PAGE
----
Trade and the Social Body
“as civilization progresses and social relations grow more complex. That power of the whole which is lodged in governments is limited in its field of consciousness and action much as the conscious will of the individual is limited. . . . There is, beyond national direction and below national consciousness, a life and relation of parts and a performance of functions which are to the social body what the vital processes are to the physical body.”
“What would happen to the individual if all the functions of the body were placed under the control of the consciousness . . . is what would happen to a nation in which all individual activities were directed by government.”
“though a people collectively may institute a tariff to prevent trade, their individual wants and desires will still force them to try to trade, just as when a man ties a ligature round his arm, his blood will still try to circulate. For the effort of each to satisfy his desires with the least exertion, which is the motive of trade, is as instinctive and persistent as are the instigations which the vital organs of the body obey. It is not the importer and the exporter who are the cause of trade, but the daily and hourly demands of those . . . to whom trade carries that which they demand, just as the blood carries to each fiber of the body that for which it calls.”
“It is as natural for men to trade as it is for blood to circulate . . . finding in trade the possibility of social advance.”
“Thus the restrictions which protectionism urges us to impose upon ourselves are about as well calculated to promote national prosperity as ligatures, that would impede the circulation of the blood, would be to promote bodily health and comfort.”
“what any country ought to obtain in this way or in that cannot be settled by any Congress or Parliament. It can safely be left only to those sure instincts which are to society what the vital instincts are to the body, and which always impel men to take the easiest way open to them to reach their ends.”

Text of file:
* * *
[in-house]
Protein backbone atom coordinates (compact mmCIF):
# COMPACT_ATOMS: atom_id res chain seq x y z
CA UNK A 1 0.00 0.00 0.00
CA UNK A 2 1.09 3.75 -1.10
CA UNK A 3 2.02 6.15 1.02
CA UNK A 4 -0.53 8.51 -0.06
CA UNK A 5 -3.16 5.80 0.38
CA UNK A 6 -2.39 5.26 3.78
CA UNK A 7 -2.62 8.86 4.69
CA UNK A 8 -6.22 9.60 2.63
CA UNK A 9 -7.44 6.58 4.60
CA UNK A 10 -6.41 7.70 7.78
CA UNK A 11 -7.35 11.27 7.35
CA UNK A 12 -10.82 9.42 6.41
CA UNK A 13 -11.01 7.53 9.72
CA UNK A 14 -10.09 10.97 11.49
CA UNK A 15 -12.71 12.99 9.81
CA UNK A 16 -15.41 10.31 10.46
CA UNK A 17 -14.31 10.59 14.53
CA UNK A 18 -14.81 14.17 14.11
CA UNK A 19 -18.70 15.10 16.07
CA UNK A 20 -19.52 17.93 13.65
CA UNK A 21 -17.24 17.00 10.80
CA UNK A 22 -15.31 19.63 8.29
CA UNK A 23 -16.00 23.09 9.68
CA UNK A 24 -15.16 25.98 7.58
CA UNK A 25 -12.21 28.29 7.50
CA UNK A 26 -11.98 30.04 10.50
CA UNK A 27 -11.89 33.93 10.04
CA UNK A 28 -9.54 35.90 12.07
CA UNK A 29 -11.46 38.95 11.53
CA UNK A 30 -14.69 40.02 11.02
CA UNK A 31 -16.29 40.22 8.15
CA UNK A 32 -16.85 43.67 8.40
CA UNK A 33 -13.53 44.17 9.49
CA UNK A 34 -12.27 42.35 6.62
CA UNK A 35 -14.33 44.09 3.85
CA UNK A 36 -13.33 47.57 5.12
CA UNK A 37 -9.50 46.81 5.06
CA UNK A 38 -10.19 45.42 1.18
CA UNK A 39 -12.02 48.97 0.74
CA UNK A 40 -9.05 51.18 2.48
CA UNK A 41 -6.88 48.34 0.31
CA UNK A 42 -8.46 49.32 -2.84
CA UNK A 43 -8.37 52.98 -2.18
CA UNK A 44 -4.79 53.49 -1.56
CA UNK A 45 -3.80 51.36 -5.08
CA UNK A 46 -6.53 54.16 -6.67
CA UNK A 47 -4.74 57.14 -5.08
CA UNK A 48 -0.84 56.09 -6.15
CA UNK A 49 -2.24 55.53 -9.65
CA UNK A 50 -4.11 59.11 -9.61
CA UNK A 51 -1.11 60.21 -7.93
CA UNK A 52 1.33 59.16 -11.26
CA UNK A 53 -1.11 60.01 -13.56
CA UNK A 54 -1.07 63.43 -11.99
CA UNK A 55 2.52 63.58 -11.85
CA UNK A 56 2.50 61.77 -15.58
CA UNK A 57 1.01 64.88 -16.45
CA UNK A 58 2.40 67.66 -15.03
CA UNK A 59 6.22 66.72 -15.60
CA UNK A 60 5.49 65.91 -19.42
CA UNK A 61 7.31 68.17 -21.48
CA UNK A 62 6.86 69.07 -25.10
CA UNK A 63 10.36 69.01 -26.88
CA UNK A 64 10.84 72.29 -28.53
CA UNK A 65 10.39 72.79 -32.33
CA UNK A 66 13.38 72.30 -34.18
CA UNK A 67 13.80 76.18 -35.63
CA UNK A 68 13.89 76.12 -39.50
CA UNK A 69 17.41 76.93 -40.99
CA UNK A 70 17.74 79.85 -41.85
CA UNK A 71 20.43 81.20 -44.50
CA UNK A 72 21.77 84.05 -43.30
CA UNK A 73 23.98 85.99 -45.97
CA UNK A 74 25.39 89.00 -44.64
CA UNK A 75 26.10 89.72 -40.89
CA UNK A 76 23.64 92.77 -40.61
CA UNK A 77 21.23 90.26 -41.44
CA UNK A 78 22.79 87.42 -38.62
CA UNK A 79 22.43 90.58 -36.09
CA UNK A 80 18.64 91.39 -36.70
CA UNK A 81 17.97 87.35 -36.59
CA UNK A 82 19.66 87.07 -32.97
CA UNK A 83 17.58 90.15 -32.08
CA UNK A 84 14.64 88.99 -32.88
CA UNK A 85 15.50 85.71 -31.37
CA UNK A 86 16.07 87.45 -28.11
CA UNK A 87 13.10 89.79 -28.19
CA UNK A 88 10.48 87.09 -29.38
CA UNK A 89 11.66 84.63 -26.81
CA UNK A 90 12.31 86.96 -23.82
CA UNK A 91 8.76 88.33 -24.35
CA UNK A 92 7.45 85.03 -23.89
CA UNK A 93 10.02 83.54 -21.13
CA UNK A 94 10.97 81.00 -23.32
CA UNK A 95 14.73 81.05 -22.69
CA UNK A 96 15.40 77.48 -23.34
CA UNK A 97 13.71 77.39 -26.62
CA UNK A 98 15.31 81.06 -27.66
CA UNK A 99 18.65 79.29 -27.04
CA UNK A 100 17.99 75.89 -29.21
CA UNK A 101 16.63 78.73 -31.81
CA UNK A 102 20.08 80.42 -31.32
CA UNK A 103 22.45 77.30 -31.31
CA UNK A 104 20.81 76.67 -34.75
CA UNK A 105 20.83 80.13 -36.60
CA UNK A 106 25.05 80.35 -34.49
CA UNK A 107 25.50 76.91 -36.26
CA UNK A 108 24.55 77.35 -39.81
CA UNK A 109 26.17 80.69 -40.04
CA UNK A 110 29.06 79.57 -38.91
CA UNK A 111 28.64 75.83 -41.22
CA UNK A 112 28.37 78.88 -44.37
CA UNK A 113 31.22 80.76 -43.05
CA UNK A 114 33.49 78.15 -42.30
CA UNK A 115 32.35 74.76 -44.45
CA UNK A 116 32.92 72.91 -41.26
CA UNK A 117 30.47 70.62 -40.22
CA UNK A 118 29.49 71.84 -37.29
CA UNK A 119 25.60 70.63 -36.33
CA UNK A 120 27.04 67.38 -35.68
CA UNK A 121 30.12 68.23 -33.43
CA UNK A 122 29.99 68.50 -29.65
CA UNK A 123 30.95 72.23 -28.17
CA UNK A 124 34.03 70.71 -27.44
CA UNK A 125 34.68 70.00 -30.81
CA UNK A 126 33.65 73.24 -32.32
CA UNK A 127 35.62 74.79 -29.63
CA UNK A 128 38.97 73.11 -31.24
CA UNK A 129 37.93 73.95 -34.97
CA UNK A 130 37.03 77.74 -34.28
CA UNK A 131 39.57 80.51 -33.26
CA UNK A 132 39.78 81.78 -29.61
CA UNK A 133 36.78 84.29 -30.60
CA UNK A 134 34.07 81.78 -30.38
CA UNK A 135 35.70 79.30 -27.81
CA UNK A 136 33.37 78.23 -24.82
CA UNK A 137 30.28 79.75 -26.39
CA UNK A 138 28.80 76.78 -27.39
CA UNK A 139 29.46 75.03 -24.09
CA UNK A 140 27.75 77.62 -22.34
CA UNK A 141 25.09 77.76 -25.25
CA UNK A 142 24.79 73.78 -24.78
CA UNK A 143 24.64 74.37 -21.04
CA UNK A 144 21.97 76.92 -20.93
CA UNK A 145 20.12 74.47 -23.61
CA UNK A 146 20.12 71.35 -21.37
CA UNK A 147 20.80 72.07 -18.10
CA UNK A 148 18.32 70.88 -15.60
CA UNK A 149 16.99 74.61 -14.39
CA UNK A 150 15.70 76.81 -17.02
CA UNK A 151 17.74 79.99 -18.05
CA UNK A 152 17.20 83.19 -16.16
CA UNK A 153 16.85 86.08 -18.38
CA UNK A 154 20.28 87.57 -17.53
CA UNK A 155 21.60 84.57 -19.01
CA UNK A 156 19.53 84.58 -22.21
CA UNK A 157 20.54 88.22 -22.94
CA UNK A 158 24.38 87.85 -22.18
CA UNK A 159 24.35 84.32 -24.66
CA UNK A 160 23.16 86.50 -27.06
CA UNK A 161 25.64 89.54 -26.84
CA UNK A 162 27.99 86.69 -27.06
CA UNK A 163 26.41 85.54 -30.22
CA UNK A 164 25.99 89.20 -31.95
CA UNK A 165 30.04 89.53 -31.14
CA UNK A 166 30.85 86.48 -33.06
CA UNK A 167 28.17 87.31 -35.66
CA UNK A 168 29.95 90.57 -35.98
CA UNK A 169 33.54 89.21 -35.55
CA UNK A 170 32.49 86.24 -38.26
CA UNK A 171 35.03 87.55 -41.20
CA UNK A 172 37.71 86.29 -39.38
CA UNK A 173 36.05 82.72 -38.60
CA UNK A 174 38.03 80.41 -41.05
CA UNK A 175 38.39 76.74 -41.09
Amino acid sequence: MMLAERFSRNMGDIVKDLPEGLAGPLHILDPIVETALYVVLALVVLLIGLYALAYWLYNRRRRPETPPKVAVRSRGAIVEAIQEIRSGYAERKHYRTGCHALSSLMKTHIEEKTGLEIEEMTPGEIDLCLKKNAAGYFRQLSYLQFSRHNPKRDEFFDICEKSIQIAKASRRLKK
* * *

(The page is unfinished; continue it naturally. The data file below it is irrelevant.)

“To assert that the way for men to become healthy and strong is for them to force into their stomachs what nature tries to reject, to regulate the play of their lungs by bandages, or to control the circulation of their blood by ligatures, would be not a whit more absurd than to assert that the way for nations to become rich is for them to restrict the natural tendency to trade.”
In Protection or Free Trade?, Henry George used analogies to war and the human body to show that protectionism is “prevention by a people not of what others want to do to them, but of what they themselves want to do.” By using such analogies, he was able to communicate the case for free trade in a way anyone who cared to could understand. Unfortunately, the misunderstandings he addressed, reinforced by those who benefit from them, have not been eradicated. They must be re-fought over and over. But there are few better places to start than his summary of such government “protection”:
“Protection [is] to preserve ourselves from and protect ourselves against something which offends no moral law; something to which we are instinctively impelled; something without which we could never have emerged from barbarism, and something which physical nature and social laws alike prove to be in conformity with the creative intent.”